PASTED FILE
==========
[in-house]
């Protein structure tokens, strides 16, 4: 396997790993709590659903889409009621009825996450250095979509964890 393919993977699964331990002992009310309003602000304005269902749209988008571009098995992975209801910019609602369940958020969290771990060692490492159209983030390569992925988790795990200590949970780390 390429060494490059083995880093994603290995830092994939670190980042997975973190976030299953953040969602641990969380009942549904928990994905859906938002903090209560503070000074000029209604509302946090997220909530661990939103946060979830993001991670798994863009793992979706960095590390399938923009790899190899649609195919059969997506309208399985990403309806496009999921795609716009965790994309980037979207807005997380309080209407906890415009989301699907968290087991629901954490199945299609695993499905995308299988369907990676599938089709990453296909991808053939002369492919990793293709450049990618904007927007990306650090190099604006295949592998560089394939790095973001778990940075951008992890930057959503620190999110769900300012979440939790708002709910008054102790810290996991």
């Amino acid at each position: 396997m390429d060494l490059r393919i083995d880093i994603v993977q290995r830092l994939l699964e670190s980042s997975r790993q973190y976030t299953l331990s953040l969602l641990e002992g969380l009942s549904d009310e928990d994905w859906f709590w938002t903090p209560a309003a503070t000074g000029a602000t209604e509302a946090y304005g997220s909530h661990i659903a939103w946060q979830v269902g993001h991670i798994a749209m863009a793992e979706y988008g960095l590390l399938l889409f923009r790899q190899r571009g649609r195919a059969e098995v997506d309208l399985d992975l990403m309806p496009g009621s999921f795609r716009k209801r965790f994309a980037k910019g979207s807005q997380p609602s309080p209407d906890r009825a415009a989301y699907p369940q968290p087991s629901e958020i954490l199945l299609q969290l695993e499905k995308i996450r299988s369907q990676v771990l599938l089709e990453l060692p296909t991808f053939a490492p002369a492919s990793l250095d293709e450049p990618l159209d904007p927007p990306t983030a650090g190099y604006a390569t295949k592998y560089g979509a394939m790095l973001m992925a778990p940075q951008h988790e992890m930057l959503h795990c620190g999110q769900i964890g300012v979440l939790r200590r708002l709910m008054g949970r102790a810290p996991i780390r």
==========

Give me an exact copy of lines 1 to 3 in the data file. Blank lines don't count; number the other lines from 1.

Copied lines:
[in-house]
């Protein structure tokens, strides 16, 4: 396997790993709590659903889409009621009825996450250095979509964890 393919993977699964331990002992009310309003602000304005269902749209988008571009098995992975209801910019609602369940958020969290771990060692490492159209983030390569992925988790795990200590949970780390 390429060494490059083995880093994603290995830092994939670190980042997975973190976030299953953040969602641990969380009942549904928990994905859906938002903090209560503070000074000029209604509302946090997220909530661990939103946060979830993001991670798994863009793992979706960095590390399938923009790899190899649609195919059969997506309208399985990403309806496009999921795609716009965790994309980037979207807005997380309080209407906890415009989301699907968290087991629901954490199945299609695993499905995308299988369907990676599938089709990453296909991808053939002369492919990793293709450049990618904007927007990306650090190099604006295949592998560089394939790095973001778990940075951008992890930057959503620190999110769900300012979440939790708002709910008054102790810290996991």
């Amino acid at each position: 396997m390429d060494l490059r393919i083995d880093i994603v993977q290995r830092l994939l699964e670190s980042s997975r790993q973190y976030t299953l331990s953040l969602l641990e002992g969380l009942s549904d009310e928990d994905w859906f709590w938002t903090p209560a309003a503070t000074g000029a602000t209604e509302a946090y304005g997220s909530h661990i659903a939103w946060q979830v269902g993001h991670i798994a749209m863009a793992e979706y988008g960095l590390l399938l889409f923009r790899q190899r571009g649609r195919a059969e098995v997506d309208l399985d992975l990403m309806p496009g009621s999921f795609r716009k209801r965790f994309a980037k910019g979207s807005q997380p609602s309080p209407d906890r009825a415009a989301y699907p369940q968290p087991s629901e958020i954490l199945l299609q969290l695993e499905k995308i996450r299988s369907q990676v771990l599938l089709e990453l060692p296909t991808f053939a490492p002369a492919s990793l250095d293709e450049p990618l159209d904007p927007p990306t983030a650090g190099y604006a390569t295949k592998y560089g979509a394939m790095l973001m992925a778990p940075q951008h988790e992890m930057l959503h795990c620190g999110q769900i964890g300012v979440l939790r200590r708002l709910m008054g949970r102790a810290p996991i780390r």